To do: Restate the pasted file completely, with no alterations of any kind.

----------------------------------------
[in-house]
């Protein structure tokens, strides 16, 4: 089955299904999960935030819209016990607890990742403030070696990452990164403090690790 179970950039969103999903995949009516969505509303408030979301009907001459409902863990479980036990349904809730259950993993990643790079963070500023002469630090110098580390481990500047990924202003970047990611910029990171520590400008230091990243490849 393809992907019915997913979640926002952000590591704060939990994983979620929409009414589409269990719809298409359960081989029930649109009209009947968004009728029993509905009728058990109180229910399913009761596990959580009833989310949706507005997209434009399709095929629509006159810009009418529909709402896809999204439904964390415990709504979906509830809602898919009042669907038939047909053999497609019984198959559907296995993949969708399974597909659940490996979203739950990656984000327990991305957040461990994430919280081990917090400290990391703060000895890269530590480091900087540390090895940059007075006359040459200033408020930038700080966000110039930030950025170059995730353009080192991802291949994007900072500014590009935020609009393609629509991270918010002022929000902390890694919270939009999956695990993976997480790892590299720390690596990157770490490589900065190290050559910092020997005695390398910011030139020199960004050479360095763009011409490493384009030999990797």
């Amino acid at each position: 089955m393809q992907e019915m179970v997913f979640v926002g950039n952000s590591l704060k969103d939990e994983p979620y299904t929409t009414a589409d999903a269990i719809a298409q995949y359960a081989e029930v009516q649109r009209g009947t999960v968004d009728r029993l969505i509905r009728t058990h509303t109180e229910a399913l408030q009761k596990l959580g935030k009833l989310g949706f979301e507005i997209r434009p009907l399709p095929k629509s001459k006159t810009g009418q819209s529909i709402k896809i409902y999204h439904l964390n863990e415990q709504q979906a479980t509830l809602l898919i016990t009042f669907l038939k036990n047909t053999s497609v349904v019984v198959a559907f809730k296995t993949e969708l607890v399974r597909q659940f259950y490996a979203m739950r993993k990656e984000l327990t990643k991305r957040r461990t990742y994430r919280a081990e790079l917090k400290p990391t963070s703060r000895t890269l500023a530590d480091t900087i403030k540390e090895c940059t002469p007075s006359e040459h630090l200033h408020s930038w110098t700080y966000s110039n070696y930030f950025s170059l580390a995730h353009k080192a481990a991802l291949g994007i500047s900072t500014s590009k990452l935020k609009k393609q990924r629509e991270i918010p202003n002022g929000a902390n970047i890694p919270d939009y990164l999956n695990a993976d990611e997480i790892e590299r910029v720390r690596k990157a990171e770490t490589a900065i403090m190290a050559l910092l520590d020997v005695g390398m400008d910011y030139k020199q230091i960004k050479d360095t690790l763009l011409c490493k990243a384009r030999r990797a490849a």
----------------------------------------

[in-house]
């Protein structure tokens, strides 16, 4: 089955299904999960935030819209016990607890990742403030070696990452990164403090690790 179970950039969103999903995949009516969505509303408030979301009907001459409902863990479980036990349904809730259950993993990643790079963070500023002469630090110098580390481990500047990924202003970047990611910029990171520590400008230091990243490849 393809992907019915997913979640926002952000590591704060939990994983979620929409009414589409269990719809298409359960081989029930649109009209009947968004009728029993509905009728058990109180229910399913009761596990959580009833989310949706507005997209434009399709095929629509006159810009009418529909709402896809999204439904964390415990709504979906509830809602898919009042669907038939047909053999497609019984198959559907296995993949969708399974597909659940490996979203739950990656984000327990991305957040461990994430919280081990917090400290990391703060000895890269530590480091900087540390090895940059007075006359040459200033408020930038700080966000110039930030950025170059995730353009080192991802291949994007900072500014590009935020609009393609629509991270918010002022929000902390890694919270939009999956695990993976997480790892590299720390690596990157770490490589900065190290050559910092020997005695390398910011030139020199960004050479360095763009011409490493384009030999990797």
């Amino acid at each position: 089955m393809q992907e019915m179970v997913f979640v926002g950039n952000s590591l704060k969103d939990e994983p979620y299904t929409t009414a589409d999903a269990i719809a298409q995949y359960a081989e029930v009516q649109r009209g009947t999960v968004d009728r029993l969505i509905r009728t058990h509303t109180e229910a399913l408030q009761k596990l959580g935030k009833l989310g949706f979301e507005i997209r434009p009907l399709p095929k629509s001459k006159t810009g009418q819209s529909i709402k896809i409902y999204h439904l964390n863990e415990q709504q979906a479980t509830l809602l898919i016990t009042f669907l038939k036990n047909t053999s497609v349904v019984v198959a559907f809730k296995t993949e969708l607890v399974r597909q659940f259950y490996a979203m739950r993993k990656e984000l327990t990643k991305r957040r461990t990742y994430r919280a081990e790079l917090k400290p990391t963070s703060r000895t890269l500023a530590d480091t900087i403030k540390e090895c940059t002469p007075s006359e040459h630090l200033h408020s930038w110098t700080y966000s110039n070696y930030f950025s170059l580390a995730h353009k080192a481990a991802l291949g994007i500047s900072t500014s590009k990452l935020k609009k393609q990924r629509e991270i918010p202003n002022g929000a902390n970047i890694p919270d939009y990164l999956n695990a993976d990611e997480i790892e590299r910029v720390r690596k990157a990171e770490t490589a900065i403090m190290a050559l910092l520590d020997v005695g390398m400008d910011y030139k020199q230091i960004k050479d360095t690790l763009l011409c490493k990243a384009r030999r990797a490849a």